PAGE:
Selling a Business: What Happens to Its Debt?

Selling a Business What Happens to Its Debt (3)

Selling a business isn’t as cut and dried as one might think. There are issues or factors to consider if you are thinking of buying someone else’s business or if your client has decided to let go of his.

Let’s focus on debt. What happens to it when you buy a business that has debt, or when your client’s business suddenly changes ownership? Are they supposed to be wiped clean and forgotten? Are they part of the sale? There are two kinds of sales that you must know about: stock sale and asset sale.

What is a Stock Sale?

When a business is on stock sale, it usually means that everything, including its liabilities, will be passed on to the new owner. If you find yourself in such a situation, you are then liable to pay
off any debt the business owes creditors.

Good news — this type of sale is usually applicable to large companies where the sale price is in excess of $10 million. Trying to investigate all of the company’s liabilities is not only time consuming but can also cost quite a hefty sum of money. Small business owners rarely have the resources to be able to do this.

What is an Asset Sale?

While a stock sale is a complete transfer of assets and liabilities to the next owner, an asset sale gives the buyer more leeway when it comes to what he wants to gain from the business being sold. An asset sale lets the seller and buyer negotiate which asset and liability would be included in the sale.

From these two types of transactions, it can be confusing to someone who has zero knowledge about what he is trying to get himself into. This is why it’s important to stay informed and be on
top of things to be able to know about such details.


Reasons for Selling a Business

There are a few common reasons why someone would want to let go of their business:

  • They’ve begun to make profits and would like to liquidate
  • As much as they would want to keep the business there is no successor to keep it going
  • They are moving out of town
  • Personal reasons such as a divorce or a serious illness would be forcing them to sell the business

Another common and unfortunate reason why a company goes on sale is when the owner doesn’t have the means and motivation to continue on. In such a case, you should be made aware of their plans so you know how to handle any debt they may owe you.

How to Protect Yourself in Two Simple Ways

When clients have overdue invoices there are a number of ways you can protect yourself and your company.

Number 1: It all begins with how you treat your client.

Treating potential and regular customers with respect and in a business-like fashion should be a priority. When a client sees the passion behind your business and that you’re serious about
doing business, more often than not they’ll be treating you the same way. They know that they can’t just pull your leg. You mean business and you show it.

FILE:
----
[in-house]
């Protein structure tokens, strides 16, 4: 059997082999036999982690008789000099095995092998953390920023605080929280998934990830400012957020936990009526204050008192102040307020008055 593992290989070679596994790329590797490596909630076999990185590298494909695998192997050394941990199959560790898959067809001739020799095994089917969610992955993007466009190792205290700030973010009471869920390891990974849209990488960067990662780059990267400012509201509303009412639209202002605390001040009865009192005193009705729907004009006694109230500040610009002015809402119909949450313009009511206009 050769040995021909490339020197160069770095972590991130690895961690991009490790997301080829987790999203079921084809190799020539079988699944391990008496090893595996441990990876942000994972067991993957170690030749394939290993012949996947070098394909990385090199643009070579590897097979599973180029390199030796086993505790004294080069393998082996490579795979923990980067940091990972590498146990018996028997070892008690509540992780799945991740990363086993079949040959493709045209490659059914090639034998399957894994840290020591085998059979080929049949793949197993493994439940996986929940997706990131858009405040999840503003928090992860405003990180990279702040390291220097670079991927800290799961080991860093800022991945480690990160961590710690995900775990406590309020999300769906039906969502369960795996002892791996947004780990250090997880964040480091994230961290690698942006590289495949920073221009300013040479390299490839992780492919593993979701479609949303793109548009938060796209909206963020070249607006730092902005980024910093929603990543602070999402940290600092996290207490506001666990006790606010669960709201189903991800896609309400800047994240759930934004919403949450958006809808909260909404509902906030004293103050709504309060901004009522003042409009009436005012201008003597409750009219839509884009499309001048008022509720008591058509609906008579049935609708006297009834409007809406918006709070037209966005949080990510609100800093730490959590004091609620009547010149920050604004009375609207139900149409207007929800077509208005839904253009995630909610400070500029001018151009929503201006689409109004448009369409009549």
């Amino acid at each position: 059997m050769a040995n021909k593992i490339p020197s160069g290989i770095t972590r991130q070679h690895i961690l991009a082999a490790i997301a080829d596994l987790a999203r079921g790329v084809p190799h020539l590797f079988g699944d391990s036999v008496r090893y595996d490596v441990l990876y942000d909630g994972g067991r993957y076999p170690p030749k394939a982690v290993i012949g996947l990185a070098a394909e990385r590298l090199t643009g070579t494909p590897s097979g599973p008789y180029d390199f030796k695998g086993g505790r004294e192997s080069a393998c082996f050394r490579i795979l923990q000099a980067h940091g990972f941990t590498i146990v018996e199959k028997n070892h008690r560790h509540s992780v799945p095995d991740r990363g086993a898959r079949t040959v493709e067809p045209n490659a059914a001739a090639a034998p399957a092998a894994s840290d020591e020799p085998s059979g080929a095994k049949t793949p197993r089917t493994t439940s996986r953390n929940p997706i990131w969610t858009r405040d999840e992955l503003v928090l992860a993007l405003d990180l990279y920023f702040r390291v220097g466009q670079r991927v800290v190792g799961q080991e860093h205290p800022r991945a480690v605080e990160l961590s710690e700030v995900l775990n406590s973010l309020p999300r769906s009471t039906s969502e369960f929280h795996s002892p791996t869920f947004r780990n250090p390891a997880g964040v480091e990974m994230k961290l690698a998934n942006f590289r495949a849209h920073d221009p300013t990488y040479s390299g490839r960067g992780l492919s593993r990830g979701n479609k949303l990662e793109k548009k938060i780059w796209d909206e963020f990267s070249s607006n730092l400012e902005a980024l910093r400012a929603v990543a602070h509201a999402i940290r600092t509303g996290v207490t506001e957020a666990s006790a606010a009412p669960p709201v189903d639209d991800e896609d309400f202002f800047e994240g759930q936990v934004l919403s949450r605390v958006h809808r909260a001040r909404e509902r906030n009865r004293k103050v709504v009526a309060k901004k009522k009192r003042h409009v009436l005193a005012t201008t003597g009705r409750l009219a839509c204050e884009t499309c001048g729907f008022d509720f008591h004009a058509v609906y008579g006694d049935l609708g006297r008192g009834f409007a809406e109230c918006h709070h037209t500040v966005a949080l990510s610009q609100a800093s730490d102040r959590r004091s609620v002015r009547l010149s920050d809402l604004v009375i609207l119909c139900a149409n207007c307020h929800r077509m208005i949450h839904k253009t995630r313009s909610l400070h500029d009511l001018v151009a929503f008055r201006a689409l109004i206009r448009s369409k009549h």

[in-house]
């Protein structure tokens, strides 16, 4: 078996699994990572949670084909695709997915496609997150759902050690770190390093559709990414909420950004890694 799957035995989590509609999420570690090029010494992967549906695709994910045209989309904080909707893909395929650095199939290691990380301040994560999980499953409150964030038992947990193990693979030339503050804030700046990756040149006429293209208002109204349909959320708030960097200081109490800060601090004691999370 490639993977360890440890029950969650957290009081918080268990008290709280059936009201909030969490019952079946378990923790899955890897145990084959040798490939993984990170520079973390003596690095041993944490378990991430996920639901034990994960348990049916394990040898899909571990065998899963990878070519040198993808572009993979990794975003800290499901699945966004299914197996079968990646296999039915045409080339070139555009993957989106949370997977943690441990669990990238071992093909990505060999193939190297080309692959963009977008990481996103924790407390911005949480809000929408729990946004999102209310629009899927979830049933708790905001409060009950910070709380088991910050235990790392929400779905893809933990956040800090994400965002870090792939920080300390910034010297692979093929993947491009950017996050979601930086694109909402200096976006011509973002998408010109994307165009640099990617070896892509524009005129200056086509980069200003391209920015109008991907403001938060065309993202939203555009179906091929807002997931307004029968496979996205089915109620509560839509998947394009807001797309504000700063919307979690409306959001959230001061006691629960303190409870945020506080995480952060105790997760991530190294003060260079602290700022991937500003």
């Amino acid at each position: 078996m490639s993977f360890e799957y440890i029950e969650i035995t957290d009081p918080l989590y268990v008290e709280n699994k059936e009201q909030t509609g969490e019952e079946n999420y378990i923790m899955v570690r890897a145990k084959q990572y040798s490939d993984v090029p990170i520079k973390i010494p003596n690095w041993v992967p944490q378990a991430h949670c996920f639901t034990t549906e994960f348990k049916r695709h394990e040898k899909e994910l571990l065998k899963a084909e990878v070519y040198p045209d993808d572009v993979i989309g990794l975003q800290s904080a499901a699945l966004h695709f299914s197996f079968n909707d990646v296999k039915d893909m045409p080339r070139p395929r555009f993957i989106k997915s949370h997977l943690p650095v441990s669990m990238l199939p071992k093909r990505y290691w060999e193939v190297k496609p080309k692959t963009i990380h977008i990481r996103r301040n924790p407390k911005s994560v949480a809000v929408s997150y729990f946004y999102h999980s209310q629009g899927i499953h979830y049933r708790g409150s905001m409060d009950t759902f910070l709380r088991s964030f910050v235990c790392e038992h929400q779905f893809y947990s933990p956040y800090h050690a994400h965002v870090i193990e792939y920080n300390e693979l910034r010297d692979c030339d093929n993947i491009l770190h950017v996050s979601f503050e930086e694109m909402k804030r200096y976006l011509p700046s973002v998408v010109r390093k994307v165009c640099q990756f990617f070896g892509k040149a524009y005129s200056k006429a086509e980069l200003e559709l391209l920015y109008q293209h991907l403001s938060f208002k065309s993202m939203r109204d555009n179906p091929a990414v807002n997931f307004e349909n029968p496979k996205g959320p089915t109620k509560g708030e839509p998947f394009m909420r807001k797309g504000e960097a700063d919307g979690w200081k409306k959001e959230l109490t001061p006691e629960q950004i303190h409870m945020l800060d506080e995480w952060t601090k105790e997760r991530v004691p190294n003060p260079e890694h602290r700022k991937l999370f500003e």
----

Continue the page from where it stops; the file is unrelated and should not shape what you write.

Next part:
Number 2:Another important factor to take into consideration is creating detailed payment terms between yourself and your client. You can come up with a general contract for all clients
or you can customise it according to how big or small the transaction will be. The things you should be including in your payment terms are:

  • When the payment is due: make it a point to make it easy to remember for the client, such as every last Friday of the month;
  • How you want to be paid: Depending on how big the transaction will be, you can give the client the choice to choose whether they prefer to pay in cash or through online bank transfers. Some businesses also accept PayPal to make things hassle-free for both parties. With online bank transfers or PayPal, the payment is reflected on your account real time and there are transaction records you can go back to when the need arises.
  • Payment overdue terms: You should be able to indicate what you intend to do if the client fails to make payment on time. You may charge an overdue fee or add interest

By simply following these two simple steps you can greatly lessen the chances of encountering an errant client.

More Tips from JMA Credit

  • Be and stay informed about the impending sale. Try to find out the reason why they are selling their business. If it’s due to financial reasons, it might be safe to assume that they have no intention of letting you know about the sale to avoid paying off their debt.
  • Once it has been confirmed that the client is selling their business, be extra vigilant about following up outstanding accounts receivable.
  • It might be in your best interest that for future transactions, you require the client to pay in full or upfront until the new owner takes over.
  • Get the help of a credit recovery agency like JMA Credit Control so you won’t have to worry. Being a business owner means there are other things to deal with and it wouldn’t hurt to have someone else on board to help out.

Contact us now for a hassle-free debt collection process.

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